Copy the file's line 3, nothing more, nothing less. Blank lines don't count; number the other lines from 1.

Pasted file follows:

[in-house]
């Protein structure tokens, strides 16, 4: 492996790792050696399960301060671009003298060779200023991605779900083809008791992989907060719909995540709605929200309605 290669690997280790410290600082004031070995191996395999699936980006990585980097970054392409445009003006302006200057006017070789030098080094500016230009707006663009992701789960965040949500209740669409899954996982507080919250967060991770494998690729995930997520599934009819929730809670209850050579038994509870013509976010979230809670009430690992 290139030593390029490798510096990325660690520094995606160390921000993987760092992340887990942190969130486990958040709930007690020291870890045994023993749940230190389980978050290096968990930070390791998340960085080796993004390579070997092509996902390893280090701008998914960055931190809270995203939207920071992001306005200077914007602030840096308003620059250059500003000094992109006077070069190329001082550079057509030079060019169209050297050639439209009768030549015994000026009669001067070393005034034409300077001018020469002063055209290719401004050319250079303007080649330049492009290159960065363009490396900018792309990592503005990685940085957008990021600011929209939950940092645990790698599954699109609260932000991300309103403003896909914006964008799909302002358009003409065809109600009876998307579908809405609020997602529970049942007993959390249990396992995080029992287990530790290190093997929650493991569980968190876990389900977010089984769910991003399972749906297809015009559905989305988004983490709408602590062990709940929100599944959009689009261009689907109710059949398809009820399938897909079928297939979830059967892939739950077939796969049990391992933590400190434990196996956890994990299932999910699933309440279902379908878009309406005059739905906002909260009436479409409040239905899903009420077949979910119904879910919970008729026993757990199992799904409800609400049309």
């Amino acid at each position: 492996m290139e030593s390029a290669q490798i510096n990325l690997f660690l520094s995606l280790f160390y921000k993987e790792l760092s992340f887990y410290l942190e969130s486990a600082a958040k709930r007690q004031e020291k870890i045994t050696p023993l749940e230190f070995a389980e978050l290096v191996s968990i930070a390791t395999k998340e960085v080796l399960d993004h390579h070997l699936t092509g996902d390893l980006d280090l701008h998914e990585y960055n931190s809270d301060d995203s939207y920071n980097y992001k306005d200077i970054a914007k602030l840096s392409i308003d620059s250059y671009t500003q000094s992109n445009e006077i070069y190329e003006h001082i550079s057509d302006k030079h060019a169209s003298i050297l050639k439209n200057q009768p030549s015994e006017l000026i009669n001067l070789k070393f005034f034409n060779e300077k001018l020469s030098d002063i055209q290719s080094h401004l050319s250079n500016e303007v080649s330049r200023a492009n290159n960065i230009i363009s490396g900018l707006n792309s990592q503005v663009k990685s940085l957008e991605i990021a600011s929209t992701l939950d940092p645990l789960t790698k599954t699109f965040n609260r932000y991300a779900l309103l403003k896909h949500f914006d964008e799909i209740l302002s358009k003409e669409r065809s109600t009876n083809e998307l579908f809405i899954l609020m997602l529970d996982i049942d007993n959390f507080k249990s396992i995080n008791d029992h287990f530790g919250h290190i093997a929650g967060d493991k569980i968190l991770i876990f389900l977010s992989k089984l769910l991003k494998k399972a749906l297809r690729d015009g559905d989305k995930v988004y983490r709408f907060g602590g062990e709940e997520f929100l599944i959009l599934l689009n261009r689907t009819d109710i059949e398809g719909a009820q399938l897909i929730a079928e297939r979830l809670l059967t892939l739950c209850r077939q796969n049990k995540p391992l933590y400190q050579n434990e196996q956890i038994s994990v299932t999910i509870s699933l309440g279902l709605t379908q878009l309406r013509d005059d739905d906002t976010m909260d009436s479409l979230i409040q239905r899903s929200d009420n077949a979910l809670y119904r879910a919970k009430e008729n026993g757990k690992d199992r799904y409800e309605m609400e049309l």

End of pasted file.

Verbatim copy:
């Amino acid at each position: 492996m290139e030593s390029a290669q490798i510096n990325l690997f660690l520094s995606l280790f160390y921000k993987e790792l760092s992340f887990y410290l942190e969130s486990a600082a958040k709930r007690q004031e020291k870890i045994t050696p023993l749940e230190f070995a389980e978050l290096v191996s968990i930070a390791t395999k998340e960085v080796l399960d993004h390579h070997l699936t092509g996902d390893l980006d280090l701008h998914e990585y960055n931190s809270d301060d995203s939207y920071n980097y992001k306005d200077i970054a914007k602030l840096s392409i308003d620059s250059y671009t500003q000094s992109n445009e006077i070069y190329e003006h001082i550079s057509d302006k030079h060019a169209s003298i050297l050639k439209n200057q009768p030549s015994e006017l000026i009669n001067l070789k070393f005034f034409n060779e300077k001018l020469s030098d002063i055209q290719s080094h401004l050319s250079n500016e303007v080649s330049r200023a492009n290159n960065i230009i363009s490396g900018l707006n792309s990592q503005v663009k990685s940085l957008e991605i990021a600011s929209t992701l939950d940092p645990l789960t790698k599954t699109f965040n609260r932000y991300a779900l309103l403003k896909h949500f914006d964008e799909i209740l302002s358009k003409e669409r065809s109600t009876n083809e998307l579908f809405i899954l609020m997602l529970d996982i049942d007993n959390f507080k249990s396992i995080n008791d029992h287990f530790g919250h290190i093997a929650g967060d493991k569980i968190l991770i876990f389900l977010s992989k089984l769910l991003k494998k399972a749906l297809r690729d015009g559905d989305k995930v988004y983490r709408f907060g602590g062990e709940e997520f929100l599944i959009l599934l689009n261009r689907t009819d109710i059949e398809g719909a009820q399938l897909i929730a079928e297939r979830l809670l059967t892939l739950c209850r077939q796969n049990k995540p391992l933590y400190q050579n434990e196996q956890i038994s994990v299932t999910i509870s699933l309440g279902l709605t379908q878009l309406r013509d005059d739905d906002t976010m909260d009436s479409l979230i409040q239905r899903s929200d009420n077949a979910l809670y119904r879910a919970k009430e008729n026993g757990k690992d199992r799904y409800e309605m609400e049309l």